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Not... Learning... Fast... Enough...


  11:19:32 am, by Nimble   , 721 words  
Categories: Thoughts, Common Sense, Internet

Not... Learning... Fast... Enough...

This article almost seems to me to be satire. Is it? Probably not.

Perhaps it's just the tone of the article that irks me. Well, it's definitely that:

But at the same time teachers are becoming more comfortable with using eMail, students have largely moved on to another, more sophisticated form of communication, the survey suggests: instant messaging (IM).

Sophisticated? Fun, maybe. It's a substitute for phones, and you wouldn't use phones in class, would you? Or would you?...

When asked what obstacles were standing in the way of students' tech use at school, the No. 1 response of students was institutional rules prohibiting cell-phone use, IM, eMail, or other forms of communication.

I'm sure there are administrations that go too far in this regard. That said, in a classroom setting, where attention is paramount, which of these technologies should you be using?

To anyone who remembers their student mentality, is there any educational use for e-mail, instant messaging or cell-phone use in the classroom? Would any fellow student you know be using text messaging for anything other than 21st-century note passing?

There are bandwagonistic movements as well that see these technologies as ends in themselves. Instant messaging: fashionable, therefore, how do we structure the rest of the teaching experience around it? Let us know how the pilot project goes :)

Karen Bruett, vice president of education for Dell Inc., agreed. "Kids use these tools at home every day. What we're telling them is that, when you come to school, you should stop communicating the way you do in your everyday life," she said.

Is this out of context? What on earth about school should be the same as in everyday life? Or being seated in a movie? Or on a plane? Do you smoke and play loud music in the hospital?

School class time is about paying attention and learning. I don't think that's particularly old-fashioned. Most communications electronica is simply a distraction from that.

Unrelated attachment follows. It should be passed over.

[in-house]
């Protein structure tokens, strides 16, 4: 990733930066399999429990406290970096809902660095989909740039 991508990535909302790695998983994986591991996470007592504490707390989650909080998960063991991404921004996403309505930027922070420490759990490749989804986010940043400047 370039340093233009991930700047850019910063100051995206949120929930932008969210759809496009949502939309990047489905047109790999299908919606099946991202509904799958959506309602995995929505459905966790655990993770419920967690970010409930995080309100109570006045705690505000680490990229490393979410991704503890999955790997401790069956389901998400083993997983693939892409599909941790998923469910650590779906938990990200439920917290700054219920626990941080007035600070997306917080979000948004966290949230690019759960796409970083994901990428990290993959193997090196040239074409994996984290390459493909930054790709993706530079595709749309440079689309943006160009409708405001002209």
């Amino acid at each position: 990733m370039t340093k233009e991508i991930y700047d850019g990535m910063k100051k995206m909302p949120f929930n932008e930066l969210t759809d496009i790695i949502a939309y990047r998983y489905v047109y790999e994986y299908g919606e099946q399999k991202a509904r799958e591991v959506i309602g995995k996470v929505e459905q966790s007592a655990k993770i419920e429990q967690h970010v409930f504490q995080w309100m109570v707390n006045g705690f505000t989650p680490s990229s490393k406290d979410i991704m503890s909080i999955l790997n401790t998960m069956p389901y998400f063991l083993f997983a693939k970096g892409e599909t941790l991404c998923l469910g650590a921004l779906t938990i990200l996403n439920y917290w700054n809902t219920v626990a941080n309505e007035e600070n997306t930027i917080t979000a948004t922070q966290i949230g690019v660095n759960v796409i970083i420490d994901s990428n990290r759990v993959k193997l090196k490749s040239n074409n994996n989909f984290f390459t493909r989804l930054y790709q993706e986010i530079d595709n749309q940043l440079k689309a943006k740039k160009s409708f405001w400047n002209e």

e-mail sits closer to the border, because it has some useful classroom-related purposes, for giving reminders, sending assignments back, etc., and it's asynchronous, so the teacher, and for that matter the student, does not have to be there babysitting the computer.

Discussion boards are also very useful, especially if there is a public component to the information, which in a teaching setting is often. Otherwise, you would be answering the same question many times by e-mail, or sending the e-mails to everyone (rude). Using a discussion board is especially useful when students can help one another on simple points without the teacher getting involved. It's a lot like technical support forums in that regard.

The closest "instant messenger" model that has an educational possibility is that of IRC. If you have questions about Linux, for example, you can pop into the #linux channel and ask away. However, this model requires there to be a considerable number of people using the channel, since there's usually only a small fraction of the subscribers on at any one time.

My wife had one student who had a habit of text messaging and the like. Well, he was the worst offender, anyhow. Not only was he not doing anything educationally-related (and neither were the other students who were caught out), but he raised the ire of students sitting nearby him because he distracted them from what he was doing.

How much more noble would instant messaging be?

Instant messaging is that and only that: instant. If the other person is not online, it's nearly useless. ICQ was one of the only IMs I remember as actually having any true offline capability at all (you would get your "uh-oh" messages when you signed in), and MSN, from what I remember, if the other user was offline, it would offer... wait for it, wait for it... to send e-mail instead :)

The results are highly revealing for policy makers and education leaders as they consider how to use technology more effectively in their schools.

Perhaps the actual study is. I don't know. This article, however, is highly revealing of how awe-struck by inappropriate technology some people are.

If we want to do something truly revolutionary in electronics and learning, perhaps we could do something like put the Pimsleur Method into a Computer Aided Instruction format.


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